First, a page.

I'm embarking on what I believe may be somewhat of an experiment...

To come up with (or discover, as it could already exist) a method to determine whether a given image file, regardless of format, is a photo or a graphic.

"Photo" meaning something like scenery, people, etc. V.S. "Graphic" meaning an icon, illustration, chart, UI screenshot, etc.

I came up with a nice PHP / ImageMagick script in the past week which pulls statistics from image files and nicely applies fixes to white balance, tone, vibrance, sharpness, shadows/highlights.

Now I'd like to take it a step further: Automatically detect photo content, then apply the aforementioned processing.

One method which has worked somewhat-consistently so far was to determine if the image had EXIF data, but this only works on JPEGs. This isn't foolproof of course, though.

Are there any known methods via ImageMagick, GD or otherwise for detecting a "photo" vs a "graphic"?

I do have the capability of installing/running applications besides ImageMagick & GD on our web server if need be.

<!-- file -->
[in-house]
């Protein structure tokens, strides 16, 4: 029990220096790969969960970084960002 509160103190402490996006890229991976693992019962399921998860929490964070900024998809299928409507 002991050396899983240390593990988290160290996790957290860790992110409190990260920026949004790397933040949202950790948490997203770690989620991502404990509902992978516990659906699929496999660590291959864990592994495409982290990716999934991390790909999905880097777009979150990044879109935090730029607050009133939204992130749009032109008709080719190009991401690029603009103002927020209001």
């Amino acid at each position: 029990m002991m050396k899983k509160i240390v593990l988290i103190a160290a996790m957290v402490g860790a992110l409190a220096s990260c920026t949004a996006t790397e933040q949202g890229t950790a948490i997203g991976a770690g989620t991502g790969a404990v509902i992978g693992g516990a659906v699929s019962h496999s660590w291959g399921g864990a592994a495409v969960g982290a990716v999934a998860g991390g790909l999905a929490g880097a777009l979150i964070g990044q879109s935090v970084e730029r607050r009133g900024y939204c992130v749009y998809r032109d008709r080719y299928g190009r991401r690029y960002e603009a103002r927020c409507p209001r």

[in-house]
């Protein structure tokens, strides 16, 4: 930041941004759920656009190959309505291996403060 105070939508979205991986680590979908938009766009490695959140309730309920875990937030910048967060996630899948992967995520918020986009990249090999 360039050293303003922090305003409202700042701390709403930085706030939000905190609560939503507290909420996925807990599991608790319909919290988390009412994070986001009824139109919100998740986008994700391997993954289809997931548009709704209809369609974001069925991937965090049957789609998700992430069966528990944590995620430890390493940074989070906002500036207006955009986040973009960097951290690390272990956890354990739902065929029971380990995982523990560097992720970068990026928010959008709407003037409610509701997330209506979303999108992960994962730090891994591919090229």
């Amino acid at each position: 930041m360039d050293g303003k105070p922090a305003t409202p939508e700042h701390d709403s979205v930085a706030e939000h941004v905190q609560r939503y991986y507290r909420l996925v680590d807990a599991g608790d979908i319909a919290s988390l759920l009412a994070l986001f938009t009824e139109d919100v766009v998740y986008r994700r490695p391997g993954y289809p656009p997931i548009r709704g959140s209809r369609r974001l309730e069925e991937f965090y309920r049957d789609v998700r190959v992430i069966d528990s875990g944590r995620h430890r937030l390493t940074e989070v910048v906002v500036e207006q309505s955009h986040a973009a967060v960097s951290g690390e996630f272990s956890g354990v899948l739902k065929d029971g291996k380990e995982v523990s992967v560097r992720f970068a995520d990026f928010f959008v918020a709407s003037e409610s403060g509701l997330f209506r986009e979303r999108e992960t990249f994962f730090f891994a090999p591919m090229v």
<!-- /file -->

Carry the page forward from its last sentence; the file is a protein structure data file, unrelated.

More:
Photos tend to have a LOT of different individual colors in them (thousands, tenthousands and hundredthousands). Other graphics tend to rather use a limited number of unique colors (dozens up to a few hundred).

So an ImageMagick command may be able to help triaging a big number of files:

 identify -format '%k\n'        file
 identify -format '%f :  %k\n'  file1 file2 file3 file4

The special %k IM identify percent escape macro causes the counting and return of the number of unique colors in the identifyed file. Here are a few examples for my own local files:

 identify -format '%k' logo.png

 identify -format '%k' testimage.png 

Running it against a set of 15 4032x3024-sized photos in a local directory yielded this result (taking more than 2 seconds per photo to count the colors):

time identify -format '%f :  %k\n' *.JPG
  P4061782.JPG :  285127
  P4061783.JPG :  304247
  P4061784.JPG :  230241
  P4061785.JPG :  277545
  P4061786.JPG :  300632
  P4061787.JPG :  325916
  P4061788.JPG :  301766
  P4061789.JPG :  300821
  P4061790.JPG :  265080
  P4061791.JPG :  348247
  P4101941.JPG :  323714
  P4101942.JPG :  359688
  P4101943.JPG :  338563
  P4101944.JPG :  308578
  P4101945.JPG :  291853

   real  0m34.257s
   user  0m33.301s
   sys   0m0.678s

Warning: sophisticated gradients produced with vector drawing applications, such as inkscape, may also produce lots of unique colors...

  • Intresting idea although I just tried this on a jpeg photo saved as a png and the total number of colours was only 253, which would make it look more like a png type image than a photo. I was wondering about whether it would be easier to work out the expected file size from the resolution such as a jpeg with a surprisingly small size might be hiding a png and a large png file size might indicate an image. – Lukos Sep 3 '18 at 14:45

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